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Projects versus Series?

August 3, 2018
Dr. Petiot, serial killer, poisoner. Fountain pen with Platinum Carbon Black ink and watercolor portrait on Nideggen in a handmade journal. (There is some color pencil used on various places in this sketch, like red pencil on the jacket.) 

 

Sometimes in classes I have students ask me what the difference is between a project and a series.

I believe the difference is basically slim to none depending on how the user of these words understands and defines them. 

Dictionary.com defines “project” as

  1. something that is contemplated, devised, or planned; plan; scheme.
  2. a large or major undertaking, especially one involving considerable money, personnel, and equipment.
  3. a specific task of investigation, especially in scholarship.

It defines “series” as

  1. a group or a number of related or similar things, events, etc., arranged or occurring in temporal, spatial,or other order or succession; sequence.
Detail of the previous image.

 

Both words by definition carry aspects of the other. If you are going to execute a series it can be said that you are creating a project—a plan or a scheme, to execute that series.

I wanted to wrap up my week discussing projects with a mention of series because I think sometimes artists let words have too much weight, and allow words to stop them from enjoying the process.

To me projects are an undertaking that typically has a timed element to it. I have a beginning and end date, and then the project is over. What is created during that time period is the project, no more, no less.

Pen and watercolor sketch of an early 20th century criminal (on the left) in a 6 x 8 inch journal containing Arches Text Wove. I used the Tombow Calligraphy pen. (“Calligraphy” is written on the barrel of this pen, but in Japanese, which I don’t read, it is called the Tombow Fudenosuke Brush Pen. It comes in a blue body which has a hard tip and a black body with a softer tip.)

A travel journal for instance is a project that I create from the morning I wake up and get ready to leave the house on my departure date (because sometimes I do a warm up sketch in my travel journal to get myself ready for the trip) until the evening of the day I come home, sit down, and make a final entry in my travel journal about the trip. I never work in that journal again. The project is over for me. I don’t paint any unpainted images, I don’t even stick in any more photos. If I have to print out photos to insert into the journal I do that the evening that I return and insert them before I make my final entry.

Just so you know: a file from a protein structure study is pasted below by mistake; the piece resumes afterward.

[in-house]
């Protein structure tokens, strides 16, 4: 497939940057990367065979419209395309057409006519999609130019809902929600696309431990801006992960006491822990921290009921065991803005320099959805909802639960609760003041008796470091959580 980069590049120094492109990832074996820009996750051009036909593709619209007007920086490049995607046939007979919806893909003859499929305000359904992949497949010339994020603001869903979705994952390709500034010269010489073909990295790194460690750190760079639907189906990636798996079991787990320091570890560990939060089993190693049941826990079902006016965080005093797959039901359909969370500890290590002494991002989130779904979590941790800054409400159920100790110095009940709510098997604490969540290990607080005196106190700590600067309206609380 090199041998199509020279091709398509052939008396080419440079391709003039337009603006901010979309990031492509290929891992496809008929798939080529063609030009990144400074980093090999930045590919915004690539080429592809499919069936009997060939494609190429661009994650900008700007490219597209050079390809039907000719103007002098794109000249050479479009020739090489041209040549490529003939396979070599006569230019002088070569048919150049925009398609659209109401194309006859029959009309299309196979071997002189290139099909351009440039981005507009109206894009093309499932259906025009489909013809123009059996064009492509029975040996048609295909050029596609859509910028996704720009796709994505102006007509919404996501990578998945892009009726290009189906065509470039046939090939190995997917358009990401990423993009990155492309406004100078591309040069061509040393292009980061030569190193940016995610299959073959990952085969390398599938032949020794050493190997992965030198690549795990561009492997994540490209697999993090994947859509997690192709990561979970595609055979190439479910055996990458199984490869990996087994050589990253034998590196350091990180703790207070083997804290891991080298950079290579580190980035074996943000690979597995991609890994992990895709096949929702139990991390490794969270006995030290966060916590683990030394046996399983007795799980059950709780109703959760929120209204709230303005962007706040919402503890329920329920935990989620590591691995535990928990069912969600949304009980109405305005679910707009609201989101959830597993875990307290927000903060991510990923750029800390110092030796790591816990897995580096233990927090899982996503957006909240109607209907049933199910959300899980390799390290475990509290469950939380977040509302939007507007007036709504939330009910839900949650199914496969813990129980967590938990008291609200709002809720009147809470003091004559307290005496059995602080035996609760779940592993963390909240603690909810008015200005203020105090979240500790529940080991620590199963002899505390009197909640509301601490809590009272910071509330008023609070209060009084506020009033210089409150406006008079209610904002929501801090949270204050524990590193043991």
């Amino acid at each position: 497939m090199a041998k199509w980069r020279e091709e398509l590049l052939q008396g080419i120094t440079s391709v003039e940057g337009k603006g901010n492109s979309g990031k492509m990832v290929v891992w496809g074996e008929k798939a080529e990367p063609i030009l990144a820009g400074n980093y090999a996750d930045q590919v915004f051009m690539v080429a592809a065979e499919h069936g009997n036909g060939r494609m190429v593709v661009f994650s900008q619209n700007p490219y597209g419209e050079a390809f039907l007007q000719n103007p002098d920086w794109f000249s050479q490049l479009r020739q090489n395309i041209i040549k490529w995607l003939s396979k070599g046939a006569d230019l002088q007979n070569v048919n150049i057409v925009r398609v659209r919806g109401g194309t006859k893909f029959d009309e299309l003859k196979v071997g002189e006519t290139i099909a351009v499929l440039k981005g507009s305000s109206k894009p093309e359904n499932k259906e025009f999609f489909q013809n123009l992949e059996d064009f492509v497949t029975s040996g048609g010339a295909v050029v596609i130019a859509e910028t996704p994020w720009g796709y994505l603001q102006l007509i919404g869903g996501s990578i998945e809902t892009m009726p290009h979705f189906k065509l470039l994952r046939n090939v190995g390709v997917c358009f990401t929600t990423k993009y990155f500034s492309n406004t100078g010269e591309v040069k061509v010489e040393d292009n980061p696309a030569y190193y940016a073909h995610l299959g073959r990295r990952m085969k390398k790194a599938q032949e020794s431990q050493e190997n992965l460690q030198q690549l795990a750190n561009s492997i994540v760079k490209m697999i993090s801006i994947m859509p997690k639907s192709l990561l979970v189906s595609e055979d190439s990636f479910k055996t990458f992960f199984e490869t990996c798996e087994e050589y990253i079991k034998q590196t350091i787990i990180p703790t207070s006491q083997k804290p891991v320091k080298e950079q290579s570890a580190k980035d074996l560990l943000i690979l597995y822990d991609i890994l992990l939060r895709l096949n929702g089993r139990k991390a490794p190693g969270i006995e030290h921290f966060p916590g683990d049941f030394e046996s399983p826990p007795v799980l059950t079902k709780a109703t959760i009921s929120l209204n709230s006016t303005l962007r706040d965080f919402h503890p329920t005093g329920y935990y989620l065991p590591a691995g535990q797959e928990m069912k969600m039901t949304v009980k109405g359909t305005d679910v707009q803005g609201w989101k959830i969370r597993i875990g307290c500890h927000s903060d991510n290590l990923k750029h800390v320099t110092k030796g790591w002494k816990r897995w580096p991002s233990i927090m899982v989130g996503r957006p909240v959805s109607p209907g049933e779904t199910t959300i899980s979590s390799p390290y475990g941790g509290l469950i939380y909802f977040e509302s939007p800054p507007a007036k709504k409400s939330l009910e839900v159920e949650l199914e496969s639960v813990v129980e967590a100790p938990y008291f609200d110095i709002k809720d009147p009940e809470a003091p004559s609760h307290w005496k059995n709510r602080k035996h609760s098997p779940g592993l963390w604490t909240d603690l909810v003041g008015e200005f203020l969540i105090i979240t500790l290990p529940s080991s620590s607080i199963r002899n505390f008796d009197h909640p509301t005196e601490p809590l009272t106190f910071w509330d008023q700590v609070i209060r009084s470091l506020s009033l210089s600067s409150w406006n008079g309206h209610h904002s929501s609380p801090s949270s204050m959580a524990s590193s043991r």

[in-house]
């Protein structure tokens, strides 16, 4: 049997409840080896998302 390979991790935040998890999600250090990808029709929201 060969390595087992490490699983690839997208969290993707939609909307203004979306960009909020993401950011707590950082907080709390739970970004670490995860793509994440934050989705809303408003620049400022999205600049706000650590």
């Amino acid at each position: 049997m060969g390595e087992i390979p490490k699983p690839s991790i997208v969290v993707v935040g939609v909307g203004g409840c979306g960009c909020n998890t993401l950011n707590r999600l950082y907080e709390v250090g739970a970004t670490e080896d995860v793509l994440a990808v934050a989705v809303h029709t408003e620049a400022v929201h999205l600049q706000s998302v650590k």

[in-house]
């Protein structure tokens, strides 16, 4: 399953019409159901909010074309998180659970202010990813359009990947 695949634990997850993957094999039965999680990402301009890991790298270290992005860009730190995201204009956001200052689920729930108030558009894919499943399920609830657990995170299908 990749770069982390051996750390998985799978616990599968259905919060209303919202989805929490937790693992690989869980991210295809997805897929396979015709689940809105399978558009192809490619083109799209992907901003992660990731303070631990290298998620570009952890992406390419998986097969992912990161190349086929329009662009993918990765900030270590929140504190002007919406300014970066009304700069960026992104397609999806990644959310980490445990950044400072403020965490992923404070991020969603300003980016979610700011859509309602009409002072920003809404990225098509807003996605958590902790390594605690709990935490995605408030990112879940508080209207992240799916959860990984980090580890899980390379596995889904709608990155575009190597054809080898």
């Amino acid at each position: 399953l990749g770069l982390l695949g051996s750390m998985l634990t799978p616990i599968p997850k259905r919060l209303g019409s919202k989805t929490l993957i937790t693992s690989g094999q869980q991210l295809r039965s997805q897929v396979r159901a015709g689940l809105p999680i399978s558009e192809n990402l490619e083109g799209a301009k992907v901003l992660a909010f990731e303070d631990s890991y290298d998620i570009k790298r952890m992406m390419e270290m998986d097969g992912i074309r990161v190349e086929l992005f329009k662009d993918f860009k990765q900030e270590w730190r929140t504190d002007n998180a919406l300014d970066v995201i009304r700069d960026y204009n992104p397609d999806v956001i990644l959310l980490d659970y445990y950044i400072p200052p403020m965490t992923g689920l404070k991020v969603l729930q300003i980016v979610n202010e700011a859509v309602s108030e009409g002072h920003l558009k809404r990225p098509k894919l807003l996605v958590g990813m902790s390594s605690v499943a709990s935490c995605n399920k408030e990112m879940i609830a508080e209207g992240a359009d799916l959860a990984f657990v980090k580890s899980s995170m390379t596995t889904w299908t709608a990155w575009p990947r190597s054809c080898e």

That’s just one way I define a project.

In my two previous posts you can understand that I also look at art projects usually as “daily.” That’s probably my number one way to do a project.

Pen and watercolor portrait on Nideggen paper (which is tan in color).

In my work I typically define work tasks as projects because I’m hired to work on to the production of a certain book. A textbook on physics would be a project with a collection of folders for all aspects of production (if I were handling them) and also for illustration and design (again if I were handling them). The project occurs over a period of time (the schedule set for the task I was hired for in the production of that book) but it may not be a daily effort as I juggle multiple work projects at one time.

In my personal projects time also can have a non-daily aspect. I have for two decades worked on an on-going project of painting rock portraits. Before this time I often drew rocks and I would think of that as a series in my journal or in the framed art I created for shows. Those paintings I considered a series. 

Then in 2001 I started painting a specific series of rock portraits. These were all stand-alone art pieces. All have been painted on the same paper and in the same fashion—isolated on a blank surface, as if floating; rendered realistically in gouache. I consider these paintings an on-going project even though I’ve made a series of rock paintings in my life. For me the difference is the limits and criteria I’ve applied to the project. (You can see one of the paintings from this project here.) I don’t work on this project on a daily basis. I might not paint a rock portrait for several months. Then I’ll paint one after the other for two weeks in a row. It’s something I love; it’s something that I love returning to. I feel no pressure to keep on it; I always enjoy returning to it. I always feel great when I take what I learn from it and apply it to other work I’m involved in.